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The Moving Image 6.2 (2006) 1-29

Just Another Form of Ideology?
Ethical and Methodological Principles in Film Restoration
Andreas Busche
[End Page 1]

Since the 1980s, a serious debate about the ethics of film restoration has existed among archivists, historians, preservationists, and restorers. Numerous motion pictures have disappeared completely or survive only in a fragmentary or corrupted form. As a result, the urge to restore this lost or distorted history has become a main concern in archives and museums. However, film restoration still struggles to establish a binding professional code, comparable to those already in place in fine art restoration and heritage conservation such as the ICOM Code of Ethics, the AIC Code of Ethics, UNESCO's Memory of the World Guidelines, or the ECCO Professional Guidelines.1

Every profession that aspires to technical vocational recognition sooner or later faces the necessity of developing codified guidelines for professionals working in the field.2 Such an intellectual framework is essential, determining parameters for maneuvering and serving as a reference point for an ethical conduct. A professional code establishes the basis for a professional self-conception and encourages a permanent critical assessment of work produced in the field. Hence, a professional code constitutes a concise framework of the discipline: its raison d'être as a profession (and science), its theoretical and ethical principles, its historical conception within a broader cultural and social context, its service to the public, and, last but not least, the methodology that brings these intellectual considerations effectively into practical application. A profession without such a codification ultimately lacks the basis for conducting its work in a responsible manner.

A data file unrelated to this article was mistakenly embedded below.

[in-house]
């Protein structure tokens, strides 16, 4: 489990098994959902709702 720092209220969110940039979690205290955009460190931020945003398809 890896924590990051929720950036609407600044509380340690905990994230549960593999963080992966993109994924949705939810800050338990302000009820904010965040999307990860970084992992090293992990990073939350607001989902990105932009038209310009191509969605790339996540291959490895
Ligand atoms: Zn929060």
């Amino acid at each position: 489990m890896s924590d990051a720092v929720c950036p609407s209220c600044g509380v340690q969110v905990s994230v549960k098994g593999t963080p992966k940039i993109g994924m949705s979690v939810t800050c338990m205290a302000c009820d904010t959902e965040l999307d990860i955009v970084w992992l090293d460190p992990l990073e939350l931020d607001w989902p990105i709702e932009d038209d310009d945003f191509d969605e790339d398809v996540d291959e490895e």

This article's foremost concern is to discuss a theoretical and ethical framework for film restoration and, consequently, propose a methodological approach toward some very specific, well-defined practical problems. The methodological principles derived from this discussion can only focus here on a narrow aspect of film restoration, namely the restoration of a black-and-white silent film from positive prints. Actual film restoration entails far more complex issues than discussed here. My purpose is to demonstrate that certain methodological principles are indeed useful. Ideally, my examination will lay a foundation for more elaborate methodologies. Discussion of an ethical and theoretical framework ultimately constitutes the first crucial stage for developing a consistent methodology. Such a methodology is an integral part of a professional code, since it constantly negotiates between the theoretical and the practical. Hence, a starting point is a careful examination of concepts such as ethics, restoration theory, methodology, and practice and how they interrelate for the establishment of a professional code.

Before I continue, however, it is necessary to briefly outline my definition of restoration and distinguish it from preservation, duplication (or reproduction), and reconstruction. This step is particularly important, since a binding terminology has not yet been established. This ambiguity is a prevailing problem in the conservation profession [End Page 2] where, in 1984, indifference toward definitions of restoration and conservation forced the International Council of Museums (ICOM) to coin the rather awkward term conservator-restorer as a compromise.3

The distinction between restoration and preservation in film preservation is slightly easier to determine but nevertheless still causes dispute. We can refer to Paul Read's and Mark Paul Meyer's general statement that the term restoration (in contrast to preservation) is used when "differences are created between the materials you start with and the materials you end with."4 This definition seems to make perfect sense, but, unfortunately, it is not so simple. In relation to film objects (or film artifacts, as I prefer to call them: a print, a negative, a dup positive, or even a sound negative), the lines between restoration, preservation, and duplication are blurred, because every duplication—supposedly a "neutral" process—inevitably introduces qualitative changes in photographic information: a generational loss of quality and changes due to timing.

To reach common ground, we have to mind our terminology. According to Read and Meyer, restoration encompasses the "whole spectrum of film duplication...


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